What Does IT Security Look Like From A Pen Tester’s Perspective?

What does IT security look like from a pen tester’s perspective?

Understanding your areas of vulnerability is the first step in strengthening your security measures.

Key Takeaway

Pen testing is one aspect of a vulnerability management plan. If you or your business are relying heavily on the internet or networked systems (and who isn’t these days), then this is an important tool in your arsenal.

In an earlier article, What is Penetration Testing and Why Is this Important?, I mentioned that penetration testing (pen testing) is only one aspect of a vulnerability management plan but a proactive approach that brings tremendous value.

Everything is networked

One of the main concerns in IT security today is that everything is networked.

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Most organisations have network based applications and networked systems. Since the internet boom of the 1990’s, many have focused on development systems and applications. In the rush and excitement to ‘get themselves on the net’, both people and organisations found it easy to forget the security challenges that might arise. As is typical of many other security situations, the issues tend to come to the foreground once losses are suffered.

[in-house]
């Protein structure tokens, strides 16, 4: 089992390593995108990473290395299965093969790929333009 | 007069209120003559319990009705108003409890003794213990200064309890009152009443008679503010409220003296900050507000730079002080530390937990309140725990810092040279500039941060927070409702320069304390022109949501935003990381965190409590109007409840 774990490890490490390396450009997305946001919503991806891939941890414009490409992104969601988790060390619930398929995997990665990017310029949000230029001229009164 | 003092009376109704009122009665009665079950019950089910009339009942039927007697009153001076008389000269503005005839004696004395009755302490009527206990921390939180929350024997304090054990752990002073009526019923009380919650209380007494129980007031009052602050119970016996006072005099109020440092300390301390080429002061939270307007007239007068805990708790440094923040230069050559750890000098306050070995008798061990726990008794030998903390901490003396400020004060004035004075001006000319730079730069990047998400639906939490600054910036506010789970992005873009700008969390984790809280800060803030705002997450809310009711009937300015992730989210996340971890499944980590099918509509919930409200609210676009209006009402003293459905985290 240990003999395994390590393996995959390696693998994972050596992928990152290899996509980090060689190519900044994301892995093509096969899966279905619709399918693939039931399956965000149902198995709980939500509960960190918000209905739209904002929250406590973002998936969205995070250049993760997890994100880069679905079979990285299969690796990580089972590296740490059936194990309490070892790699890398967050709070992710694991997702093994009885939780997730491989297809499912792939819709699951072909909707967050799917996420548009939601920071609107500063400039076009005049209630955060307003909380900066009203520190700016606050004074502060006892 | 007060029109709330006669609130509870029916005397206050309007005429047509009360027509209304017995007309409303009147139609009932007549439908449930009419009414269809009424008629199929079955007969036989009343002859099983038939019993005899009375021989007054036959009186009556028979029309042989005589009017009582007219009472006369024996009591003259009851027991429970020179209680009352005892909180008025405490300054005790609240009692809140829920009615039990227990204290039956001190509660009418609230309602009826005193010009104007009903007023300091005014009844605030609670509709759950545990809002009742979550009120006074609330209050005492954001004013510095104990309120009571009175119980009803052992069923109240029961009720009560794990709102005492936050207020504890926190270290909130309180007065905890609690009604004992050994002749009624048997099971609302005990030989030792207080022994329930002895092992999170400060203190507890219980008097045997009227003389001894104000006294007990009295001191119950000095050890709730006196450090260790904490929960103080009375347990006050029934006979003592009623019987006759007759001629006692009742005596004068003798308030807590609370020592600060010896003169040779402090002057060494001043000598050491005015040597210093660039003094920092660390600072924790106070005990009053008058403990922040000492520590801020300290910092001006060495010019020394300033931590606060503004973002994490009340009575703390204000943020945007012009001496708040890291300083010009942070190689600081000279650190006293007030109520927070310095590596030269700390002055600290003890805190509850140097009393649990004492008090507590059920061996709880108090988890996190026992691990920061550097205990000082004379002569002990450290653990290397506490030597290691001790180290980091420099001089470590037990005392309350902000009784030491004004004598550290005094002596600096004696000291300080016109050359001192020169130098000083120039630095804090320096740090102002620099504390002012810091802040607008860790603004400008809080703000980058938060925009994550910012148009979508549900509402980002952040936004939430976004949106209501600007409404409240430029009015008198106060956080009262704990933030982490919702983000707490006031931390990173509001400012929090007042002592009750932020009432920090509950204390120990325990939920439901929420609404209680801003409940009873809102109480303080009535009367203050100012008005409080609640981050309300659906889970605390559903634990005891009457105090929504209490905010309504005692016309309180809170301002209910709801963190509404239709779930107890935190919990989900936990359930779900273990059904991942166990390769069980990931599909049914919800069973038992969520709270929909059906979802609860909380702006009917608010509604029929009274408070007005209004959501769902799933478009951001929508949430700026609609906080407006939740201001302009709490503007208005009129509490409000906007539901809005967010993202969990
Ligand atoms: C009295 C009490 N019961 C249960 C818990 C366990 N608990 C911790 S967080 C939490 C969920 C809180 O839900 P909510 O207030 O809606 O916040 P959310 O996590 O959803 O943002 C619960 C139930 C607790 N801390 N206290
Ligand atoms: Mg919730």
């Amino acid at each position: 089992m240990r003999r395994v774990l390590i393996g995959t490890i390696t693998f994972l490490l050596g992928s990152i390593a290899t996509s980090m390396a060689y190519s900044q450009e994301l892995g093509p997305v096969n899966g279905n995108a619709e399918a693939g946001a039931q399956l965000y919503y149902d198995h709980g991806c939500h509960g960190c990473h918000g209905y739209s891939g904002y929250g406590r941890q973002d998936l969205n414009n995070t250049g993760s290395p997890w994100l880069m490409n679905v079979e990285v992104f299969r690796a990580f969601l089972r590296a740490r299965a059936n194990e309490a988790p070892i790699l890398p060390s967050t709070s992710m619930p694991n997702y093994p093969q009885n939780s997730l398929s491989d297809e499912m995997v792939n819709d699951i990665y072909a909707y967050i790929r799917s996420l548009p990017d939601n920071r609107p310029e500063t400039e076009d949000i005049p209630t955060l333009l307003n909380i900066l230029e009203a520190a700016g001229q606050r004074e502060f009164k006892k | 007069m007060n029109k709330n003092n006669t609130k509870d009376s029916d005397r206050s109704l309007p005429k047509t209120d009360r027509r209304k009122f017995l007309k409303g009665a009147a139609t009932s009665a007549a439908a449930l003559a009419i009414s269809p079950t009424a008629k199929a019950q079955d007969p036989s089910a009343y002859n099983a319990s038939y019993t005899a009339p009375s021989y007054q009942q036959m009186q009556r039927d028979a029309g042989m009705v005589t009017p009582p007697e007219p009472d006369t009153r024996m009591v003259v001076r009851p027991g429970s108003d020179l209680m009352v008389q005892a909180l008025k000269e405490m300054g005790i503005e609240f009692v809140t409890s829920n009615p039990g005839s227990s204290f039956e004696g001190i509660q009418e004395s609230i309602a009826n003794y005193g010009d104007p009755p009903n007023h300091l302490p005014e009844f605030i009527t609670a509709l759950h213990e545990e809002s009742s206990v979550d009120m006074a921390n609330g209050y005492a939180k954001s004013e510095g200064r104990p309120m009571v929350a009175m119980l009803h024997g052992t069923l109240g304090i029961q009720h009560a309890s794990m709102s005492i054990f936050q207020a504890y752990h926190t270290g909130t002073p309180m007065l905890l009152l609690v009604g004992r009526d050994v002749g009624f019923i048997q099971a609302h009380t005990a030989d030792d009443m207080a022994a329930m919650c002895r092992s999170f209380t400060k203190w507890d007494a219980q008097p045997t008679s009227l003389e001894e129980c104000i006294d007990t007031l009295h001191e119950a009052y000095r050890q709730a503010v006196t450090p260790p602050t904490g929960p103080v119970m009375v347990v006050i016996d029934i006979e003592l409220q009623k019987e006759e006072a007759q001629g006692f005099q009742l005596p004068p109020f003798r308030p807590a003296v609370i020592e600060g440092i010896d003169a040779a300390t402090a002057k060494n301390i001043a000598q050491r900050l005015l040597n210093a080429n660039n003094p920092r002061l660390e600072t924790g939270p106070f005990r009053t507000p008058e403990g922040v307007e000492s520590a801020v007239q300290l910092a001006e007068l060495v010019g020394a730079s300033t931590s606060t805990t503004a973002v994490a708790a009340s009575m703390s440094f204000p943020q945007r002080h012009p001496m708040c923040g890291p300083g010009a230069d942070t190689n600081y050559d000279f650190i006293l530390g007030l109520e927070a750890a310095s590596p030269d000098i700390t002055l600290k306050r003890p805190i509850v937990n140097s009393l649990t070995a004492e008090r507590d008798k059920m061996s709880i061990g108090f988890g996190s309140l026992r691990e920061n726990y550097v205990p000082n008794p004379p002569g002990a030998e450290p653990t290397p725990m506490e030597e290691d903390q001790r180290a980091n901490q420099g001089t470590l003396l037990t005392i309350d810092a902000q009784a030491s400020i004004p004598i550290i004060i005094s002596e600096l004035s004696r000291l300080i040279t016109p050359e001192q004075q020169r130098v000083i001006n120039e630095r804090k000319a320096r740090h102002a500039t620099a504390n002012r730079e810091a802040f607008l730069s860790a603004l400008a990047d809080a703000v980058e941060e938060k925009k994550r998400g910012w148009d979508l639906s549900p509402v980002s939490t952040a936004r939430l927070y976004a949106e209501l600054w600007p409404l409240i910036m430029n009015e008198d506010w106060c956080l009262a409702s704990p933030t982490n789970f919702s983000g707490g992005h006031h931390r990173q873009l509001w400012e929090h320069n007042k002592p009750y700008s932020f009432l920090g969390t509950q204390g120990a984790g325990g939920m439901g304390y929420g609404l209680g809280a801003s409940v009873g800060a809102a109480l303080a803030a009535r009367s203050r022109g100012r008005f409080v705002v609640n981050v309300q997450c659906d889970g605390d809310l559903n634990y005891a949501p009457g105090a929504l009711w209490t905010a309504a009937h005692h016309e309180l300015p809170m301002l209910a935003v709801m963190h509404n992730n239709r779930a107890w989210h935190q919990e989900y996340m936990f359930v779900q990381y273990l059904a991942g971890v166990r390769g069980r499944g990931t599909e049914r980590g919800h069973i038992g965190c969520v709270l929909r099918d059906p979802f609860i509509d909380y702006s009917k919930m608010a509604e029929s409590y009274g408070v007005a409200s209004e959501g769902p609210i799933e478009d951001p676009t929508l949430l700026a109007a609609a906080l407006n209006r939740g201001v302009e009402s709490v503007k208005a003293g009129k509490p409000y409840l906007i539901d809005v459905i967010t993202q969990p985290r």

However, in the early 2000’s, many IT security incidents began to develop which led to security issues taking on a far more focused approach and effort.

I spoke recently, to Belly Rachdianto, a well regarded regional IT security trainer. With deep skill and experience on this topic, he gives us a sneak peek into the way a pen tester approaches the issue of IT security.

The challenges for the IT security engineer

In terms of infrastructure, inter-networking is a must – everyone needs and depends on it. While devices and internet bandwidth capacity are becoming more readily accessible and cheaper, the flip side of this is that many users are not giving enough attention to the potential security issues and this applies even amongst the technical crowd.